Hurdling Ever Higher: A New Obstacle Course for Mergers at the FERC?
smart savvy utility executives who are looking to merge will form an alliance that can build on strengths, reduce weaknesses, provide substantial customer benefits, and otherwise make the right strategic fit."21 The FERC should allow executives to make these adjustments, thereby allowing market forces to operate in response to the rapid changes brought about by increased competition. For the FERC to reengineer its merger standard to inject more of its brand of competition into the mix would upset the proper balance that must govern sound merger policy. As the
Department of Justice has recognized, good mergers can stimulate competition. The balanced approach traditionally applied to other competitive markets should continue to guide the FERC's review of utility mergers. t
John Mandt is a partner with the Balch & Bingham law firm in Birmingham, AL. He advises public utility and other clients concerning antitrust matters, mergers and acquisitions, and corporate finance. Karl Moor is a partner with the firm's Washington, DC, office, specializing in regulatory matters affecting investor-owned electric utilities, with particular emphasis on matters of competition policy and the antitrust implications of regulatory change.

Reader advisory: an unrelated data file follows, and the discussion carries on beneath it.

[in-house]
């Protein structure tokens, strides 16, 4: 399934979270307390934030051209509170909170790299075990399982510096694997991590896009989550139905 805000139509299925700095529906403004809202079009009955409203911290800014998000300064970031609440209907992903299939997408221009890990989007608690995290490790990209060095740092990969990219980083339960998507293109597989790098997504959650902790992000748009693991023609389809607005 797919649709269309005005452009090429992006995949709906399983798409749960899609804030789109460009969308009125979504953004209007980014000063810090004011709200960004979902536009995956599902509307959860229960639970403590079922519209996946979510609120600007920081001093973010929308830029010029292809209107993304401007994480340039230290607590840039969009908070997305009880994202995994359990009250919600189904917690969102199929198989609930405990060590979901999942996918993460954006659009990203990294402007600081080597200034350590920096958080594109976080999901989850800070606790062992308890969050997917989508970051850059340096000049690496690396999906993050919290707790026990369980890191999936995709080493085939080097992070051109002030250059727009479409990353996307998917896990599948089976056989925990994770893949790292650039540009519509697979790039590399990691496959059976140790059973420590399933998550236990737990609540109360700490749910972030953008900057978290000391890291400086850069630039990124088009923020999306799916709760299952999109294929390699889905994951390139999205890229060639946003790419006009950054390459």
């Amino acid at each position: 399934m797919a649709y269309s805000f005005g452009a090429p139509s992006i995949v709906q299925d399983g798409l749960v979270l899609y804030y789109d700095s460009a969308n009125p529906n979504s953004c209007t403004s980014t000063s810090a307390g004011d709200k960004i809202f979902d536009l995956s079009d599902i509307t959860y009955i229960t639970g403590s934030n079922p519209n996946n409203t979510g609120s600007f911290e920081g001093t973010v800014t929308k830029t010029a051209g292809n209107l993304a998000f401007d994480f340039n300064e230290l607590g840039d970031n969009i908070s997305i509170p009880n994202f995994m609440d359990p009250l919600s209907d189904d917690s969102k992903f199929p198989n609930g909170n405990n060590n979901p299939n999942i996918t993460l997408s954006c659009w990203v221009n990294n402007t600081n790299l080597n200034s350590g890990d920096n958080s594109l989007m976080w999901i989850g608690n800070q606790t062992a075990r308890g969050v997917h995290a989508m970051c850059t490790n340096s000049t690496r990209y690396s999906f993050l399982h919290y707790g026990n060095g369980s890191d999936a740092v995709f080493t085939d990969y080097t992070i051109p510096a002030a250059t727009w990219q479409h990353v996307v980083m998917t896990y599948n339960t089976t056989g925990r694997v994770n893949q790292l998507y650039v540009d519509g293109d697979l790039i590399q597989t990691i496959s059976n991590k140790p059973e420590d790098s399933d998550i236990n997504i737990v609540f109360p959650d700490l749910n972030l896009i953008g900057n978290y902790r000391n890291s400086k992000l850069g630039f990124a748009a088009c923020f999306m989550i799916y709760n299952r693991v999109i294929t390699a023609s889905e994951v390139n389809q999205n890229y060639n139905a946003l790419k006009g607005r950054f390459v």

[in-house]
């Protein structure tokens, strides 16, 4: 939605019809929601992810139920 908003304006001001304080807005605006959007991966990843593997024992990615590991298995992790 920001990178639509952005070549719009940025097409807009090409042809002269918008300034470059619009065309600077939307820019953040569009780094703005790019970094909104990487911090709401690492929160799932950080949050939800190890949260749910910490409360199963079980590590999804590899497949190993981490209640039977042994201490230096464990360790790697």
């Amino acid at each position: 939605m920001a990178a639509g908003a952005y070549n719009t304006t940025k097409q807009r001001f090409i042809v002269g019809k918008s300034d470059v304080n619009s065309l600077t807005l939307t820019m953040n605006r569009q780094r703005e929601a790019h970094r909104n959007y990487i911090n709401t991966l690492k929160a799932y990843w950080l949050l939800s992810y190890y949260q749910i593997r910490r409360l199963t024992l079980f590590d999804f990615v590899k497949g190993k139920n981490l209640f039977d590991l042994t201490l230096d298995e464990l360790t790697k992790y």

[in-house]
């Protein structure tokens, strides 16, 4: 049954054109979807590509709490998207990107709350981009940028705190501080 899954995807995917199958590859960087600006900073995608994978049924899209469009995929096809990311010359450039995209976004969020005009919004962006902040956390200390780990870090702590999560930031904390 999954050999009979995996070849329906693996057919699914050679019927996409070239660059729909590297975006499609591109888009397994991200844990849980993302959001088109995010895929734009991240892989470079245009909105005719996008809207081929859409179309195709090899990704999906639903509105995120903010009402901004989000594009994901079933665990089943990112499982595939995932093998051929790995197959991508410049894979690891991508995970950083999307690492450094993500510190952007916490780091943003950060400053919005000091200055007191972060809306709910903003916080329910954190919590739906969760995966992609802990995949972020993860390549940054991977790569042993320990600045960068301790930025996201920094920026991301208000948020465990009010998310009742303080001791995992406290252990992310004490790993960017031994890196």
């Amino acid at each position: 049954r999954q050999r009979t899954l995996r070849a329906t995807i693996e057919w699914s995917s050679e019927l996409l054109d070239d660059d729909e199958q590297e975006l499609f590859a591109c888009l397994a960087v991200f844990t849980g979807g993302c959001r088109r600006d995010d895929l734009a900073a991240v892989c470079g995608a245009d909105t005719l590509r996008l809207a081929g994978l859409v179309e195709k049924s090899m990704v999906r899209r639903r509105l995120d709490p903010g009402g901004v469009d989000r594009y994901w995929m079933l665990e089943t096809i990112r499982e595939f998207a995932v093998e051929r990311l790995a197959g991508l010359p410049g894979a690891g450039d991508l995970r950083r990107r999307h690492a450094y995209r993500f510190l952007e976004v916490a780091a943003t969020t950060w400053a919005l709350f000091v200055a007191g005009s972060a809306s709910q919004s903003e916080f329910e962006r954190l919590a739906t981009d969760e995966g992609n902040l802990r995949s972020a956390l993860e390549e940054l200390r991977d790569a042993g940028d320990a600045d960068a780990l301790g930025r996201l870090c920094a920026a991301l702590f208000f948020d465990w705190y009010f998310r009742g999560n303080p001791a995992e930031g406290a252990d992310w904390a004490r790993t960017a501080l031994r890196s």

1 Section 203 of the Federal Power Act vests regulatory authority over public utility mergers with the FERC, 15 U.S.C. (sc 824a (1988).
2 Federal Energy Regulatory Commission's Notice of Proposed Rulemaking, "Promoting Wholesale Competition Through Open Access Nondiscriminatory Trans. Servs. By Pub. Utils.," Dkt. No. RM95-8-000, Suppl. Notice of Proposed Rulemaking, "Recovery of Stranded Costs by Pub. Utils. and Transmitting Utils.," Dkt. No. RM94-7-001, ("FERC Mega-NOPR"), 70 F.E.R.C. (pp 61,357, 60 Fed.Reg. 17,662 (April 7, 1995).
3 Midwest Power Sys., Inc. Dkt. No. EC95-4-000, 71 F.E.R.C. (pp 61,386 at 62,513 (1995).
4 See, "FERC's Evolving Merger Policy," Address by William L. Massey, Commissioner Federal Energy Regulatory Commission, Edison Electric Institute, Fall Legal Conference, Palm Beach, FL, October 12, 1995, p. 3 ("Massey speech to EEI").
5 See, Utah Power & Light Co., 45 F.E.R.C. (pp 61,095 at 61,283 (1988).
6 Mega-NOPR, mimeo at 4.
7 See, Brown Shoe Co. v. U.S., 370 U.S. 294, 319-20 (1962).
8 See, 1984 Merger Guidelines at Section 1; 1992 Merger Guidelines at 0.1.
9 See, Massey Speech to EEI at 6.
10 See, W. Hughes & G. Hall, "Substituting Competition for Regulation," 11 Energy Law Journal 243, 245 (1990).
11 Mega-NOPR, mimeo at 3.
12 See, Midwest Power Sys., Inc., 71 F.E.R.C. (pp 61,386 at 62,512 (June 22, 1995).
13 See, 1992 Merger Guidelines at Section 0.
14 Midwest Power Sys., Inc., 71 F.E.R.C. (pp 61,386 at 62,513.
15 See, FTC v. Alliant Techsystems, Inc., [1992-3] Trade Cas. (CCH) (pp 70,047 (D.D.C.1992); U.S. v. Alliant Techsystems, Inc., 1994 WL 362247 (C.D.Ill.1994).
16 See, generally, Kwoka & Warren Boulton, "Efficiencies, Falling Firms, and Alternatives to Merger; A Policy Synthesis," Antitrust Bulletin, 431, 439 (Summer 1986) (noting that merger alternatives such as joint ventures, plant swaps, or interfirm contracting may pose competitive risks of increased collusion).
17 See, Massey speech to EEI, mimeo at 7 (emphasis added).
18 Comments of the Department of Justice in response to the Federal Energy Regulatory Commission's Mega-NOPR,